First of all, I’ve already noted how the nomination and election of Barack Obama was greeted with both hope and terror in the hearts of many African Americans. The hope was the culmination of something most thought they wouldn’t see in their lifetimes. Beyond that, the way this President and his family have handled themselves in office has been a great source of pride, while his accomplishments will give him a place of honor in our history. Therefore, in many Black homes he has been adopted as part of the family.

But the terror indicated that those who felt it were very aware of the fact that we had not reached a post-racial America. Almost immediately during the 2008 election Obama was accused by those on the right of “paling around with terrorists,” saw vicious attacks on his pastor and had his citizenship in this country questioned. Once he was elected, we witnessed unprecedented obstruction and disrespect of – not just his policies – but his very personhood. This country’s first African American president consistently faced an opposition that challenged his legitimacy in office.

Meanwhile, the courts and Republican legislators all over the country have been attempting to roll back the voting rights that so many African Americans fought and died for, and they are watching their sons and daughters be killed at the hands of police officers and vigilantes.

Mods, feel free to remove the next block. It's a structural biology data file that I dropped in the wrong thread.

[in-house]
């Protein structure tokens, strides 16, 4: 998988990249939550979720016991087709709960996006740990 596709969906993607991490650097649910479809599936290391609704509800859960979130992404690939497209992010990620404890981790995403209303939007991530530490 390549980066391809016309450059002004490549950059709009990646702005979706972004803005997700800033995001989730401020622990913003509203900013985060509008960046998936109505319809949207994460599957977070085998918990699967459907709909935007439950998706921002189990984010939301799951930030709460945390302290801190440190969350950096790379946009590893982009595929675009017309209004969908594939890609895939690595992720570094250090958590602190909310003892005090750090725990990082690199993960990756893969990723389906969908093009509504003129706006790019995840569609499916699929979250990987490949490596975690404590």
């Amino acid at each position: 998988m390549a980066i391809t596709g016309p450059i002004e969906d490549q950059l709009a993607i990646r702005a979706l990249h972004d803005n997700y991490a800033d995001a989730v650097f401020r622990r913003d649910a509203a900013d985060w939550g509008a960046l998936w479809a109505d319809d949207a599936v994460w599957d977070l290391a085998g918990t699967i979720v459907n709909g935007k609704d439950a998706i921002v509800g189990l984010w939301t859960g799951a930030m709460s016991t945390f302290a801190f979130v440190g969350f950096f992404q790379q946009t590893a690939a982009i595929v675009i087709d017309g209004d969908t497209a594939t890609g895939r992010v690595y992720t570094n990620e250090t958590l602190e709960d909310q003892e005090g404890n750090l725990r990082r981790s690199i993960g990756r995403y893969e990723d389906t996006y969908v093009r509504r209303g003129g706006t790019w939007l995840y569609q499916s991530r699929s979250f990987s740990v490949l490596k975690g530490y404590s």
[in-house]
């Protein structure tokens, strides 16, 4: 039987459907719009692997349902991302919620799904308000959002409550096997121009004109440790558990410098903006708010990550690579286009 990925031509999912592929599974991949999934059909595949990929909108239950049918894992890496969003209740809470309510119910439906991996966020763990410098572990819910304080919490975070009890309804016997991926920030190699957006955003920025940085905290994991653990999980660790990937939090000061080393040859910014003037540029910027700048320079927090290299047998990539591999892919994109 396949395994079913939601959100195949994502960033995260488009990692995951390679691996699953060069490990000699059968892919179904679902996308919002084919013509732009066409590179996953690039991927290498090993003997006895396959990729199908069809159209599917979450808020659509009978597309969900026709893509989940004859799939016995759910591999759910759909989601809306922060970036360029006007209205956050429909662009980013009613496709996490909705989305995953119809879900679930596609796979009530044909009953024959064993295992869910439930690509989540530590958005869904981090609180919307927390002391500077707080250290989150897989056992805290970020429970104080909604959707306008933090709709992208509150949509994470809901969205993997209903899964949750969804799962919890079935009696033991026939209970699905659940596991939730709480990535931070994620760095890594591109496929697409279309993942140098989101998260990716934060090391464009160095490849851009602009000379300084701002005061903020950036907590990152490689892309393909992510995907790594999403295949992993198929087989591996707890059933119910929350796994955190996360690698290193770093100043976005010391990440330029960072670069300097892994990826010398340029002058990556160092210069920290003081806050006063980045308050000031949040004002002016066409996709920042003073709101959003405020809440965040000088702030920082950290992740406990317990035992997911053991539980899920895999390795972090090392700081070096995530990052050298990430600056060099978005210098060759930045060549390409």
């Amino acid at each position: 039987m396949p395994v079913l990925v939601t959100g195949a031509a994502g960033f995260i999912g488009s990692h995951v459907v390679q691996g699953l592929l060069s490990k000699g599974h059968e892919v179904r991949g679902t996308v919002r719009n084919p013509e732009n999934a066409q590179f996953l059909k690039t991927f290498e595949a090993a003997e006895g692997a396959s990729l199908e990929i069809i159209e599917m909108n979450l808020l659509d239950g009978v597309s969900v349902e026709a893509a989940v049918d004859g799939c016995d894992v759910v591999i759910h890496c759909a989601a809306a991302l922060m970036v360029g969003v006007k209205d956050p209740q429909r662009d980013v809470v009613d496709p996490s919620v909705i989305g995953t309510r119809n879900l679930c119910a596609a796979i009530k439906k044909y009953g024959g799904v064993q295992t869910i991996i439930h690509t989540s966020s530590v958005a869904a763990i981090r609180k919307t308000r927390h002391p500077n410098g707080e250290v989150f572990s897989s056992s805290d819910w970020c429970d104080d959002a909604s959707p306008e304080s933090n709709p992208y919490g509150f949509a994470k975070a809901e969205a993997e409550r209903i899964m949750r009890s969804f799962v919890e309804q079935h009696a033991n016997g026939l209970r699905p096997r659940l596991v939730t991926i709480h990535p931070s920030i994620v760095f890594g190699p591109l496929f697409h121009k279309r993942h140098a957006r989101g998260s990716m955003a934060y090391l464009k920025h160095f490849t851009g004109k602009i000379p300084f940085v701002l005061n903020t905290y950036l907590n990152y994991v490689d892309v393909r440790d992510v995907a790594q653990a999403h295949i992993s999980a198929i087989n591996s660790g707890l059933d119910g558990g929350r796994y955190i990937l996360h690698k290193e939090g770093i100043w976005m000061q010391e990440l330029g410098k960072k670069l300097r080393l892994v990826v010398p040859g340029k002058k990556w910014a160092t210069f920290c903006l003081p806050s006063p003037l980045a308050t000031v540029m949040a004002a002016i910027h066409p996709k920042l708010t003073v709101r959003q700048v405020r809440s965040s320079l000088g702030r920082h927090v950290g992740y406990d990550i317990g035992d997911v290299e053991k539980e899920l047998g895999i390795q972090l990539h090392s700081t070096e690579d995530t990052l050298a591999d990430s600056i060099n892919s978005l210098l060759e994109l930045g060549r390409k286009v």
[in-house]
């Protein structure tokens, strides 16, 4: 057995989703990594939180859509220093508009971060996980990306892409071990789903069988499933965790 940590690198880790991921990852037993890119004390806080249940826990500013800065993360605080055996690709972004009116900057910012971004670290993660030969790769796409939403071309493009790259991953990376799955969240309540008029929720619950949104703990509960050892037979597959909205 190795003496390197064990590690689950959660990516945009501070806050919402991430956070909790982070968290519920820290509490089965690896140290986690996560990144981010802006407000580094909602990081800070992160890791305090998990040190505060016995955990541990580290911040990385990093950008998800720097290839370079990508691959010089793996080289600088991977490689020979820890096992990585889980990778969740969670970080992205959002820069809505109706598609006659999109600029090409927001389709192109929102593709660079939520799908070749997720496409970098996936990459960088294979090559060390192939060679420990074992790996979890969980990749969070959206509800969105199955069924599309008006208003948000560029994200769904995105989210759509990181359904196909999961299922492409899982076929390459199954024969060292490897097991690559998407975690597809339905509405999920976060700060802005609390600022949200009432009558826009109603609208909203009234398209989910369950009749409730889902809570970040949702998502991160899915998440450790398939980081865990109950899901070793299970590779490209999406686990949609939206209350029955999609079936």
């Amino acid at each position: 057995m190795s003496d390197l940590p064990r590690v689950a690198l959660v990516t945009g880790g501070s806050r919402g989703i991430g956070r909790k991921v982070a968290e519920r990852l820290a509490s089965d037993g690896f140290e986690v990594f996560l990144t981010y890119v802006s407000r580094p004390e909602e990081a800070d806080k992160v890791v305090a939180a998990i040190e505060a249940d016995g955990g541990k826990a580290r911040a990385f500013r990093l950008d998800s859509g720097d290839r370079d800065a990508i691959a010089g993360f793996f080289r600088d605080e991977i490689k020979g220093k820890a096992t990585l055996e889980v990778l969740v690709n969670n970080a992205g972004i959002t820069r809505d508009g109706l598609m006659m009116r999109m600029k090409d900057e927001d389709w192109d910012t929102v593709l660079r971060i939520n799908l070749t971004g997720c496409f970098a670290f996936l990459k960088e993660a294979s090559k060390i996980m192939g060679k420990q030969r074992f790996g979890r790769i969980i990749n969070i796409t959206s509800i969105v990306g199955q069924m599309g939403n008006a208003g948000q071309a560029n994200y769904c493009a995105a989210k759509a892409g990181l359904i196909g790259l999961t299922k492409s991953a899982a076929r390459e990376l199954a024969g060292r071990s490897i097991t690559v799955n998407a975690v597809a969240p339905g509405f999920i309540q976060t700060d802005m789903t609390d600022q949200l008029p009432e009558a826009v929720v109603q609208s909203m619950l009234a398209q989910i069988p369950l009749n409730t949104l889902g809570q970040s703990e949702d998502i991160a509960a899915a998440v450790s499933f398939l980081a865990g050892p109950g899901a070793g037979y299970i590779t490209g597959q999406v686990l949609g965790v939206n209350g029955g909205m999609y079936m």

We are now witnessing a Republican presidential primary where the candidates are racing to outdo each other in their contempt for people of color. The field is being led by someone who has been embraced by white supremacists and just yesterday refused to disavow the support he is receiving from KKK groups – claiming he needs to do research to understand who they are.

With all of that, is it any surprise that African Americans would assume that this country is facing the threat of a confederate insurgency?

Into that mix comes the Democratic candidate Bernie Sanders, whose campaign is based on the idea that we are living in an oligarchy where both Parties have been captured by the forces of Wall Street. That defines the threat very differently than what many African Americans see and feel right now.

In addition, Sanders has a history of calling President Obama naive and suggesting that he should be primaried in 2012. One of his most prominent surrogates in the African American community once said that the President had a “fear of free black men” and just recently suggested that civil rights heroes like Rep. John Lewis and Jim Clyburn have been bought off by Wall Street.